King Swing
Gray Bands
Pitch after pitch goes by and before I know it we are standing on Dolt Tower the ¼ time mark for NIAD. Dolt stands with 1100 ft of the best climbing in the world pouring below it. If it were to stand as it’s own wall it would still be big but on the massive scale of El Capitan Dolt tower is simply a checkpoint. As I flake the rope Cheyne fuels and asks how I feel. “Great. It feels like it’s only been a few pitches. I’m not holding things up am I?” I was a little worried about my efficiency cleaning a few of the lower outs. “No. We are moving well together. We have been climbing for 2 hours and 15 minutes and Pete hasn’t even moved.” We share a good laugh and quickly get back to climbing. After a few pitches Cheyne and I get to by far the most fun pitch of climbing I have done: The legendary King Swing. As the route nears the 1700 ft mark the crack system followed to that point ends. The leader leads The Boot Flake lowers down and starts swinging back and forth to the next crack system. As Cheyne is leading I simul the bolt ladder to the base of the boot. Cheyne lowers and swings over to Eagle Ledge and puts me on belay. I tension the rope, run left, run right and left again to the large arĂȘte that requires a devious move over to eagle. Stuck it first go which felt really good. Cheyne and I blast through the Grey Bands with lots of lower-outs on the 5.10 A0 variation and some top rope soloing. Cheyne cruises The Great Roof and back cleans the traverse of fixed gear. This allows me to just lower out rather than clean the traverse. As I start to clean this pitch my ascenders start to crux out. Suddenly my jugs wouldn’t stick as I slid them up. I would slide up my top jug, go to stand in the aider and the jug would drop two feet before it would snag. I was essentially fall after fall onto devices designed to grip the soft rope with sharp teeth. Something I ALWAYS try to avoid. Jugging became strenuous for a few pitches as the terrain steepens and I would have to lock off my arms and visually make sure my upper ascender was engaged. This definitely slowed us down as Cheyne had to wait for me a few times as I figured out how to solve the problem.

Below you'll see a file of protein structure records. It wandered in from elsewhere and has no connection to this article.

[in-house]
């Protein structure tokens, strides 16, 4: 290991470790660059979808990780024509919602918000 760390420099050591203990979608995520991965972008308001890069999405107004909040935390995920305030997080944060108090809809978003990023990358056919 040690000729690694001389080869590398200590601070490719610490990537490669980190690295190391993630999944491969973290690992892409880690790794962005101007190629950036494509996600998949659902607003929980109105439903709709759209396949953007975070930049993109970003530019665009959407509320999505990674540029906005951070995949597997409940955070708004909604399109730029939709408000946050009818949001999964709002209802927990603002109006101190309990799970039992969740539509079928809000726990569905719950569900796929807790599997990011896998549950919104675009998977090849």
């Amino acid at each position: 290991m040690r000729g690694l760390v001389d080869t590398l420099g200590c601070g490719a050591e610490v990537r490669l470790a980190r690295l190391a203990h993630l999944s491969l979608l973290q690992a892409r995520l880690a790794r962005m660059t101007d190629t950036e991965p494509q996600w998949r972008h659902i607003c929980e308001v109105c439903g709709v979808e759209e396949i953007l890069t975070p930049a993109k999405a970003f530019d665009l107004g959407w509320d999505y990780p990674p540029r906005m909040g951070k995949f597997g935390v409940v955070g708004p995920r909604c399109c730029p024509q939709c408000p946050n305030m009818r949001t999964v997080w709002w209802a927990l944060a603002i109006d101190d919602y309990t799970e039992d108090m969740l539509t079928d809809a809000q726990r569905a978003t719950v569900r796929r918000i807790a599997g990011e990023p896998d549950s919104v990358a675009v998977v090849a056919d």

The Great Roof. Team leading up Pancake Flake out right.
Re Rack on Camp VI
Cheyne and I met up on Camp VI. We have a quarter of the way left. I’m starting to feel gassed as I sit down on the nice ledge. I hear “ROPE FIXED!” and psyche myself up to jug again. Unfortunatlely it was a free hanging jug and my legs were starting to feel worked. I try to keep positive as Cheyne does everything he can to turbo through the last few pitches. As I come up to the base of the 3rd to the last pitch I start to feel really really fresh again. As I making my way up that pitch Cheyne had clipped a bunch of gear on a traverse and then back cleaned for a ways (by force, not free will I hope). I have no means to lower out so I pull in as tight as I can to the crack, unclip the piece and “slide into home” across the upper reaches of El Capitan with massive amounts of exposure below. This ended up giving me the perfect shot of adrenaline to charge to the summit. Cheyne and I simul the bolt ladder and I clip the last bolt and start the final free climbing on the route. So close and excited to the official pine tree finish I start to run with everything hanging all over my disorganized body. The clock still ticks until the final climber touches the pine tree finish. I touch the tree at 7:45. We finished in 10 hours and 58 minutes, or 10 and change, and I had climbed El Capitan within 24 hours of arriving in Yosemite Valley.